The BMW Hydrogen 7 features a bi-fuel motor which can burn either liquid hydrogen or gasoline. The hydrogen pump is slightly more daunting.  (Source: BMW)
The U.S. really could have the hydrogen economy, it just might take 50 years.

If there's one thing many Americans agree on, it's that the nation is far too dependent on foreign resources. If you can't get behind that, there's also the environmentalist angle: burning fossils fuels makes us icky. Both ideas are becoming very motivational, but maybe not as much so as the constant flux and steady rise of gasoline prices. You hit our pocketbooks; we start to think about what's going wrong.

Between the various camps, just about everyone has started to realize that it's time to figure out a new way to derive power – especially for vehicles. Non-commercial vehicles account for 44 percent of the oil used in the United States yearly. They also contribute 20 percent or more of the carbon dioxide pollution produced nationally. Alternative energy sources for transportation alone could put a huge dent in national oil consumption.

The government has even jumped into the pool now, having mandated an investigation by the National Research Council on how we can get out of this seemingly endless black hole of oil dependence and price gouging. The NRC's conclusion? Hydrogen could do it for us. Only it may take half a lifetime to accomplish – not something environmentalists and economists want to hear.

There are several problems with building a hydrogen economy. First, there is the lack of infrastructure. How does the hydrogen get to consumers? Second, hydrogen isn't exactly inexpensive to produce as needed for hydrogen fuel cells. And since it involves using some amount of energy from some process, it's likely being made by using “dirty” power somewhere. Third, the general technology involved in hydrogen production and vehicles is not yet comparable to gasoline and internal combustion vehicles as far as cost versus performance is concerned.

On the subject of the latter, the NRC report states that though with continued development the total hydrogen fleet might reach two million vehicles, nationally, by 2020, it wouldn't be until approximately 2023 that the technologies could compete on equal footing, economically. The government would need to invest approximately $55 billion over the next 15 years, expecting private investments of approximately $145 billion in the same time frame, to push the evolving technology to that level. While those seem like big numbers, they estimated that the yearly subsidy for ethanol fuels could reach as much as $15 billion per year in that time. Two minutes with a pencil and paper can tell you which of these will cost less in the long run.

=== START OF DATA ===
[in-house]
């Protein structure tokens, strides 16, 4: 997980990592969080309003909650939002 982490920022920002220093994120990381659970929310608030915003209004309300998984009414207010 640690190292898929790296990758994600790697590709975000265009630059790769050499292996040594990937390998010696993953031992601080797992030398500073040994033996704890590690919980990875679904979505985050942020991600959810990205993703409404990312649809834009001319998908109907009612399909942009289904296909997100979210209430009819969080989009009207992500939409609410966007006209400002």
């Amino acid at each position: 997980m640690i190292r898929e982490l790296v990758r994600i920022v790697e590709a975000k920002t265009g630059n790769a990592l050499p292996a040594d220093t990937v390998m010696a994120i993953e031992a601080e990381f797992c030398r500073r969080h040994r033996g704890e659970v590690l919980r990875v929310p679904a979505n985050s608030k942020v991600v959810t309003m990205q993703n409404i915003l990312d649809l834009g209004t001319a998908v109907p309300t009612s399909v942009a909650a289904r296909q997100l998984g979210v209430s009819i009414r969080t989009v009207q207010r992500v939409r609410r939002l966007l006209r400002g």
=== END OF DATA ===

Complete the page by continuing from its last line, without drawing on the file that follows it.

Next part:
After the new H vehicles become cost efficient, the NRC says, their population would likely explode. By 2050 there could be as many as 200 million, replacing a large portion of ICE-powered jalopies, thus cutting a noticeable swathe through oil dependency and pollution rates.

Unfortunately, the report, titled “Transition to Alternative Transportation Technologies: A Focus on Hydrogen,” is a best-case scenario. They also include that the best way to go about making the H economy a reality is not simply by snubbing oil and its dark miasma, but by encouraging other forms of alternative energy and a continued push for gasoline fuel efficiency while hydrogen technologies advance.

Overall, the future of hydrogen looks bright. Though the infrastructure will be costly to implement, it seems to suffer less of a poor reputation than other alternative fuels like biodiesel, which is being blamed for various economical woes like the rising price of meats, grains and dairy products. Every other day a new advance in fuel cell construction or efficiency surfaces and the media is thick with hoopla about fuel cell vehicles from various manufacturers. The only real problem the U.S. might really have if it were to make a concentrated effort to convert to the cleaner economy is a lack of patience.

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